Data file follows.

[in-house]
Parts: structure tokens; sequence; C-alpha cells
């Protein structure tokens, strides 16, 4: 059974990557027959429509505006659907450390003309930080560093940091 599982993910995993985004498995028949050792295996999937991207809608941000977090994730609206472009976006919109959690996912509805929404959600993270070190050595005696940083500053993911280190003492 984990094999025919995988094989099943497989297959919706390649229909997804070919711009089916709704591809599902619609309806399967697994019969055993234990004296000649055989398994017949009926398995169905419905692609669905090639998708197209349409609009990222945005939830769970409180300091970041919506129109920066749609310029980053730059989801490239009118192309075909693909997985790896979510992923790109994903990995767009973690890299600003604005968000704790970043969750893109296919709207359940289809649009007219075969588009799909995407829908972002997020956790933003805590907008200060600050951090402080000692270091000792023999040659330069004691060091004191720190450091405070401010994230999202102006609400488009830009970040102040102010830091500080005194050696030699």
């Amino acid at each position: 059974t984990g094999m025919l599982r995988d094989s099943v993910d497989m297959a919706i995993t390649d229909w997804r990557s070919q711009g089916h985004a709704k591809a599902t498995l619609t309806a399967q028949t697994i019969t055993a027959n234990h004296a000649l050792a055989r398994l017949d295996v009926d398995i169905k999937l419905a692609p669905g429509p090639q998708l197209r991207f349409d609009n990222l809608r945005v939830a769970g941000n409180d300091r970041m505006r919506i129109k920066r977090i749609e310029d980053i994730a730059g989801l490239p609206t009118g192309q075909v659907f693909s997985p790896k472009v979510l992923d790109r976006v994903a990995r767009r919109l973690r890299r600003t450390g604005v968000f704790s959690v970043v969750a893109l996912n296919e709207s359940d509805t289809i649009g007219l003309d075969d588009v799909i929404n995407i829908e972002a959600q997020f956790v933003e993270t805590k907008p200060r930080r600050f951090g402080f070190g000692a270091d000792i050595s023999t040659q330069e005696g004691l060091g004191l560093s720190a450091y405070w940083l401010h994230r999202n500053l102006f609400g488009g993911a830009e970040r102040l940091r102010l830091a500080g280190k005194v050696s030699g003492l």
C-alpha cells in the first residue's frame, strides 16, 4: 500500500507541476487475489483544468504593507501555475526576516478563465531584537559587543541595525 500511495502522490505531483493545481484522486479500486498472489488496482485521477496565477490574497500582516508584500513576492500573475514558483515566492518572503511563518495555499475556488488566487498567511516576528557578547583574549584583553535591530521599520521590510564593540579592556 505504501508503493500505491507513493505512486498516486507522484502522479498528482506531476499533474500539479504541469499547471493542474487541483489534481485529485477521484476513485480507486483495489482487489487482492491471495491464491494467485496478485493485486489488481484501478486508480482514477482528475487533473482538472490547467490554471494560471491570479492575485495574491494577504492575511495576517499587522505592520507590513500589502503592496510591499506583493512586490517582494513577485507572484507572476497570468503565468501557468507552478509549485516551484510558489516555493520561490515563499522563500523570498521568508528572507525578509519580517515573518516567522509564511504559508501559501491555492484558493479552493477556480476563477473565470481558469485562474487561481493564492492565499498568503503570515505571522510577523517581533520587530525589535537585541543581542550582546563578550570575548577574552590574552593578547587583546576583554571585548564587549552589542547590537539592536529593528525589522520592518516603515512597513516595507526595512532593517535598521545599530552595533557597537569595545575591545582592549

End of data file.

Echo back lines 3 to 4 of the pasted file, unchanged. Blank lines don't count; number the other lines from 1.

């Protein structure tokens, strides 16, 4: 059974990557027959429509505006659907450390003309930080560093940091 599982993910995993985004498995028949050792295996999937991207809608941000977090994730609206472009976006919109959690996912509805929404959600993270070190050595005696940083500053993911280190003492 984990094999025919995988094989099943497989297959919706390649229909997804070919711009089916709704591809599902619609309806399967697994019969055993234990004296000649055989398994017949009926398995169905419905692609669905090639998708197209349409609009990222945005939830769970409180300091970041919506129109920066749609310029980053730059989801490239009118192309075909693909997985790896979510992923790109994903990995767009973690890299600003604005968000704790970043969750893109296919709207359940289809649009007219075969588009799909995407829908972002997020956790933003805590907008200060600050951090402080000692270091000792023999040659330069004691060091004191720190450091405070401010994230999202102006609400488009830009970040102040102010830091500080005194050696030699």
């Amino acid at each position: 059974t984990g094999m025919l599982r995988d094989s099943v993910d497989m297959a919706i995993t390649d229909w997804r990557s070919q711009g089916h985004a709704k591809a599902t498995l619609t309806a399967q028949t697994i019969t055993a027959n234990h004296a000649l050792a055989r398994l017949d295996v009926d398995i169905k999937l419905a692609p669905g429509p090639q998708l197209r991207f349409d609009n990222l809608r945005v939830a769970g941000n409180d300091r970041m505006r919506i129109k920066r977090i749609e310029d980053i994730a730059g989801l490239p609206t009118g192309q075909v659907f693909s997985p790896k472009v979510l992923d790109r976006v994903a990995r767009r919109l973690r890299r600003t450390g604005v968000f704790s959690v970043v969750a893109l996912n296919e709207s359940d509805t289809i649009g007219l003309d075969d588009v799909i929404n995407i829908e972002a959600q997020f956790v933003e993270t805590k907008p200060r930080r600050f951090g402080f070190g000692a270091d000792i050595s023999t040659q330069e005696g004691l060091g004191l560093s720190a450091y405070w940083l401010h994230r999202n500053l102006f609400g488009g993911a830009e970040r102040l940091r102010l830091a500080g280190k005194v050696s030699g003492l």